Tuesday, November 07, 2006

Flintknapping Workshop

I'm back from my trip. I took two classes at PAST Skills wilderness school. This is a new school founded by Billy and Kristy McConnell who used to be instructors at the Tracker School where I have taken most of my other classes. There are many attractive things about this school. The staff are awesome people and practitioners of primitive skills. The class sizes are small so you get a lot of personal attention. The atmosphere is very laid back. While not learning we all hung out at the house we stayed in. The food we ate was amazing. Among other things we had fresh duck and caribou. The meal of duck was basically like a traditional Thanksgiving dinner.

The first class was a four day flintknapping workshop. I learned way more than I expected. The class size was key. I had a front row seat to watch Billy break rock. One can learn a lot just from watching someone better especially that close. Each of us also got a personal session which was huge for me. Billy corrected my form which is going to have a major effect on my progress.

Here is Billy demonstrating. You can see that the piece is taking shape. He started from a big chuck like the one on the floor at the bottom right of the picture.

Another big help was the amount and type of rock available. Rock can get quite expensive not to mention hard to come by so it was great to have a huge supply of rock. I was never worried about wasting money with each strike I took like I was at home with my $25 dollar rock.

While not in lecture, we spent most of our time actually practicing. This picture shows our "knapping pit". In this picture everyone is pressure flaking on small pieces as opposed to striking them like in the first picture. Pressure flaking is used on smaller pieces for shaping, sharpening and notching.

I spent a lot of my time doing billet work since I had done a decent amount of pressure flaking before taking the class. I had almost zero experience in billet work going into this class so I chose to focus on it. Here are some of the pieces I worked on. The only one that is nearly finished is the gray piece at the bottom right. The gray rock is Dacite and the rest are Obsidian. The larger obsidian pieces on the sides are preforms that can further be reduced to become sharp points. These started as big chunks of rock. You can see I snapped one piece in half. I'm going to try to make an arrow head out of the top piece.

Another cool thing we got to learn about is cooking rocks. Some rocks are hard to work with naturally, but can be cooked to make them workable. We cooked rocks both primitively with a fire and in a kiln.

Here is rock called Ft. Hood Chert. We covered it up with about 2 inches of dirt and then built a fire over it.

The fire burned over night. When it was done we had usable rock. It was very fun to work with. It is very different from obsidian. You actually have to strike the rock hard to get it to fracture. With obsidian it is like lightly peeling off flakes of rock.

I didn't really complete any pieces at the class since I was focused on billet work, but I'll probably try to make some before the weather gets too cold. We got to split up all the cooked rock as well as a bunch of other pieces. I also bought some rock so now I now have plenty of rock to work with. I'll post pictures of any new points I make.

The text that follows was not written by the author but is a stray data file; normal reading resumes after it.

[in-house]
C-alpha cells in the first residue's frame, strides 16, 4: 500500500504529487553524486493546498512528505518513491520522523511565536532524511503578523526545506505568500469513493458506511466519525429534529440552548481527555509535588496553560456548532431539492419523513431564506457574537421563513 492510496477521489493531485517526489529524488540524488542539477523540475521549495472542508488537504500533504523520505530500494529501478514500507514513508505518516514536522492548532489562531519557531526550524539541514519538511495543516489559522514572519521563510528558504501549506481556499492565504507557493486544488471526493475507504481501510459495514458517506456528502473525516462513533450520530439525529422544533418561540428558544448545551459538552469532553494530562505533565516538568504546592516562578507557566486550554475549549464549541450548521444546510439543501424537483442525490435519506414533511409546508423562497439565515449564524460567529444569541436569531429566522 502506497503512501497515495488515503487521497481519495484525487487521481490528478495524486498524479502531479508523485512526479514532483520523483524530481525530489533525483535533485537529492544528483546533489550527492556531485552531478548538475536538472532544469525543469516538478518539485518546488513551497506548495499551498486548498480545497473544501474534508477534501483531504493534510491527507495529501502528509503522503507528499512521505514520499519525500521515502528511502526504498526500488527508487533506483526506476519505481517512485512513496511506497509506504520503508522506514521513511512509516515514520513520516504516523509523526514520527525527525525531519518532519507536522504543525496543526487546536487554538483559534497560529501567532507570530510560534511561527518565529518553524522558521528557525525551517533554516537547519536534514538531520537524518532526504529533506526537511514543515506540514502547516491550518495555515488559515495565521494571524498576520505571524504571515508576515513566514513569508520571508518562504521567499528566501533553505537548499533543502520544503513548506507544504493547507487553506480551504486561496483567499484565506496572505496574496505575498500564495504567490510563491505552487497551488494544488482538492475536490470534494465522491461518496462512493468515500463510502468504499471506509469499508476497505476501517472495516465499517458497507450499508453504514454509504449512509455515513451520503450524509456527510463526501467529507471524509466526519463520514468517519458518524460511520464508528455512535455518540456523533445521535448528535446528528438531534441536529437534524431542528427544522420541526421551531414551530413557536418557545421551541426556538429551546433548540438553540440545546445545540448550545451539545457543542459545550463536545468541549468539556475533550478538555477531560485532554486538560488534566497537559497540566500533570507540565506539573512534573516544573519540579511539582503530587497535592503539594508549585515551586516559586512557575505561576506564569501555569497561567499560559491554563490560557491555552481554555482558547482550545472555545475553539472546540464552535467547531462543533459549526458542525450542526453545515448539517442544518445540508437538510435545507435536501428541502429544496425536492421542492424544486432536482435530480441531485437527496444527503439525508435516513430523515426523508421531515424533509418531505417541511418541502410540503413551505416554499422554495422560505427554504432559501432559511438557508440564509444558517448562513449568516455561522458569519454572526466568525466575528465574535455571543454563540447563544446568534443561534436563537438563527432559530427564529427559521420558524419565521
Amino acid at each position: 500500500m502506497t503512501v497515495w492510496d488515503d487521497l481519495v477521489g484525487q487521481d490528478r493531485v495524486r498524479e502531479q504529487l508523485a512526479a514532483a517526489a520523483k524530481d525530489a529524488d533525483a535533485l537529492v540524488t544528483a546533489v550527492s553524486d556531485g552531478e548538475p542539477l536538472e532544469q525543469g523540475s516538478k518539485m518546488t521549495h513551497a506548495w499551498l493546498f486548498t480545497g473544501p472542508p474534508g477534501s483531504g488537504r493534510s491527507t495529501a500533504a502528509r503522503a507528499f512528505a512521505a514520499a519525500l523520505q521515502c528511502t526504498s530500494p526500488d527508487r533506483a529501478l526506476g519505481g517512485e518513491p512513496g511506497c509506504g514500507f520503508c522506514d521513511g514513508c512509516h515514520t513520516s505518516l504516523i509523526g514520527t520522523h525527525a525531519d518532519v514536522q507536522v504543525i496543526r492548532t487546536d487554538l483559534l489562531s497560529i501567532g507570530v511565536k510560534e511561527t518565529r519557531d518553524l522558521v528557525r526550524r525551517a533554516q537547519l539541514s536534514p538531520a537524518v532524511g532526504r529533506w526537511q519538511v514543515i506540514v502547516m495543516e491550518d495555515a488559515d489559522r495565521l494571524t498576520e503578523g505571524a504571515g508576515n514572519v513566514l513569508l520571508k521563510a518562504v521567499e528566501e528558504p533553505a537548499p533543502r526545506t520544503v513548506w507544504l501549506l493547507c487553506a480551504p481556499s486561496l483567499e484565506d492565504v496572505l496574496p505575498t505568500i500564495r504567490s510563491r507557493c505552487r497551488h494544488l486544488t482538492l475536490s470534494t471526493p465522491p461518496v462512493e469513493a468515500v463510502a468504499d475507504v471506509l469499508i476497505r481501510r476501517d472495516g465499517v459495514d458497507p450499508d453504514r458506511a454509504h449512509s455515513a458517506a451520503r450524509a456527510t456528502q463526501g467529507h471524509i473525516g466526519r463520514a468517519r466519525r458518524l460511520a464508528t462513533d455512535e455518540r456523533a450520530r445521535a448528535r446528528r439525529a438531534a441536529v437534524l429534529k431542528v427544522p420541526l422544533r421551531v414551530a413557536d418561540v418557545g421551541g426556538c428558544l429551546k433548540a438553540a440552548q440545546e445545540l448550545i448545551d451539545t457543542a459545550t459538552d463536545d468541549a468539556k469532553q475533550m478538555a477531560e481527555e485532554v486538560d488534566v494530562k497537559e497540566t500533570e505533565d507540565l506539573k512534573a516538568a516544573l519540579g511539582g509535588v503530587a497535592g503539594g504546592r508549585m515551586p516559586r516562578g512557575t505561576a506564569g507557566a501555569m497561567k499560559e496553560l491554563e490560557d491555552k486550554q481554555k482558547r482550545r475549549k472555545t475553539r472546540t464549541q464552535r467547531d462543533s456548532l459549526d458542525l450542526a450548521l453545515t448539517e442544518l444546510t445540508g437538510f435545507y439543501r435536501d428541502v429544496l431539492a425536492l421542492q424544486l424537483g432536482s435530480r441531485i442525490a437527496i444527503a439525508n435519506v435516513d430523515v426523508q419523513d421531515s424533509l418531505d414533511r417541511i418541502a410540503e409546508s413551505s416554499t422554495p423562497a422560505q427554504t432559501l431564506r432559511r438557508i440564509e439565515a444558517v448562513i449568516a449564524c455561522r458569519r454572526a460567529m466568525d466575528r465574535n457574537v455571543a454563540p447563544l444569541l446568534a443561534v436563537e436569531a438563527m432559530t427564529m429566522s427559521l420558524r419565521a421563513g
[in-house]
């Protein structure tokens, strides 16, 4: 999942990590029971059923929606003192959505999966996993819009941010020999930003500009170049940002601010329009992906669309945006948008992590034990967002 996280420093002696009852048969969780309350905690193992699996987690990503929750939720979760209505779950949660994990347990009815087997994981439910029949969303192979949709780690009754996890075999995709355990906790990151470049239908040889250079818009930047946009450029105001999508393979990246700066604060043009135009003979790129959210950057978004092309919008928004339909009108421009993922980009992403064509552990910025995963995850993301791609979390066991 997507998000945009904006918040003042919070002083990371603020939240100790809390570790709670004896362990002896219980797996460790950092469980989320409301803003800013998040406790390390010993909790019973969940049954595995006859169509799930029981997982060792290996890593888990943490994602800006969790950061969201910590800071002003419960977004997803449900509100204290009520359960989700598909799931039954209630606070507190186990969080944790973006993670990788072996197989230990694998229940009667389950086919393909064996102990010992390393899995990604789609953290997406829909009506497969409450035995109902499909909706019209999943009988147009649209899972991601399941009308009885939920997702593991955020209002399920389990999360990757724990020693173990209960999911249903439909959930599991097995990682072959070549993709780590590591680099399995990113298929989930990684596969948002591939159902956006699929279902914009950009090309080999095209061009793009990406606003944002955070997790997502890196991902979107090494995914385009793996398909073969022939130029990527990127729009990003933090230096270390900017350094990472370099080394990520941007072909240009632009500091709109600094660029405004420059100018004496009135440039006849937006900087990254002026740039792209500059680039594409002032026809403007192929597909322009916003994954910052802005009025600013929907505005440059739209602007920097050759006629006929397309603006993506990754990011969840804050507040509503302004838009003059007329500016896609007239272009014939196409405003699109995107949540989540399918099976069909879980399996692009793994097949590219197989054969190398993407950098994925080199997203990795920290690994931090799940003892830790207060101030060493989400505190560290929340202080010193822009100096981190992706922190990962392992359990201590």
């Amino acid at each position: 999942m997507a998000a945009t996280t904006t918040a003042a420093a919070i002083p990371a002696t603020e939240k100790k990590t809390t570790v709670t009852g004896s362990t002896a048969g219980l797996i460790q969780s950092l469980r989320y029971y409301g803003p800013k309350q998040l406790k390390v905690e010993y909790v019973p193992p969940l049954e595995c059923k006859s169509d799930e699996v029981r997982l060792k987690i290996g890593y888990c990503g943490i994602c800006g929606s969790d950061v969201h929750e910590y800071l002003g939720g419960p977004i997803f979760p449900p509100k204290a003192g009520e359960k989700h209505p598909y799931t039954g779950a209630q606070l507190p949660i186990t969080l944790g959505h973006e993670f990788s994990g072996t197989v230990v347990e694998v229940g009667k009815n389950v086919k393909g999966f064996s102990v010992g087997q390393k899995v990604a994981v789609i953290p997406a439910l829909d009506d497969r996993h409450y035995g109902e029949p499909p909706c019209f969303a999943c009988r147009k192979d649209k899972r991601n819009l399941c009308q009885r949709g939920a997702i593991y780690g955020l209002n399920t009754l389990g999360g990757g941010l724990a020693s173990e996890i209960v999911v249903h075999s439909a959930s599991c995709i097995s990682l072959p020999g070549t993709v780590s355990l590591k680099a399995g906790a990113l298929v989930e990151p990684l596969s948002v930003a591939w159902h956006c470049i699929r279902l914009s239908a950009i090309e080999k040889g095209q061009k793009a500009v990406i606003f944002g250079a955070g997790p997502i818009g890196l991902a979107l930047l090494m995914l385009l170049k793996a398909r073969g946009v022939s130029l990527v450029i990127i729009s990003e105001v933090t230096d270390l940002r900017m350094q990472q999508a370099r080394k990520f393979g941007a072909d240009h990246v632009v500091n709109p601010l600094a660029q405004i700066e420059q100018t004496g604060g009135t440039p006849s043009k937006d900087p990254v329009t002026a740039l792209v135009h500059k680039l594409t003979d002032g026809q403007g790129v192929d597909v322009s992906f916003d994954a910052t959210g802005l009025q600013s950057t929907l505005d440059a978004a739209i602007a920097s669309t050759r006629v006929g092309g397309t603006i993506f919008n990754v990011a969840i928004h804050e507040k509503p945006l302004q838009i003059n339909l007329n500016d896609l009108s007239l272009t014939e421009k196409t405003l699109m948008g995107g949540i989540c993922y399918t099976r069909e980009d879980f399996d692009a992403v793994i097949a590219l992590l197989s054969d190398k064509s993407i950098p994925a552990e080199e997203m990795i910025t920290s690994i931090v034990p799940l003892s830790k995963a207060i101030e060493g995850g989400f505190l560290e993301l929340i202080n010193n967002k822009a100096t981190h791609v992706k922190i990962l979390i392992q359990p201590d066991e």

My next post will be about the second class I took which was a hunting class.


DC Pinger said...

Looking good homo habilis!

Keep practicing your rock skillz and you'll be homo erectus by Spring!

Homo habilis ("handy man", "skillful person") is a species of the genus Homo, which lived from approximately 2.5 million to 1.8 million years ago at the beginning of the Pleistocene. The definition of this species is credited to both Mary and Louis Leakey, who found fossils in Tanzania, East Africa, between 1962 and 1964. Homo habilis is arguably the first species of the Homo genus to appear. In its appearance and morphology, H. habilis was the least similar to modern humans of all species to be placed in the genus Homo (except possibly Homo rudolfensis). Homo habilis was short and had disproportionately long arms compared to modern humans, however it had a reduction in the protrusion in the face. It is thought to have descended from a species of australopithecine hominid. Its immediate ancestor may have been the more massive and ape like Homo rudolfensis. Homo habilis had a cranial capacity slightly less than half of the size of modern humans. Despite the ape-like morphology of the bodies, H. habilis remains are often accompanied by primitive stone tools (e.g. Olduvai Gorge, Tanzania and Lake Turkana, Kenya).

Homo habilis is thought to be the ancestor of the lankier and more sophisticated, Homo ergaster, which in turn gave rise to the more human-appearing species, Homo erectus. Debates continue over whether H. habilis is a direct human ancestor, and whether all of the known fossils are properly attributed to the species.

fooiemcgoo said...

I agree with the top comment on all but a few points.

what is billet work? i don't know alot of what you are talkign about here.

Sassmouth said...

A billet is what you use for percussion flaking. Percussion flaking is when you hit strike the rock. Wise up. Just kidding. :)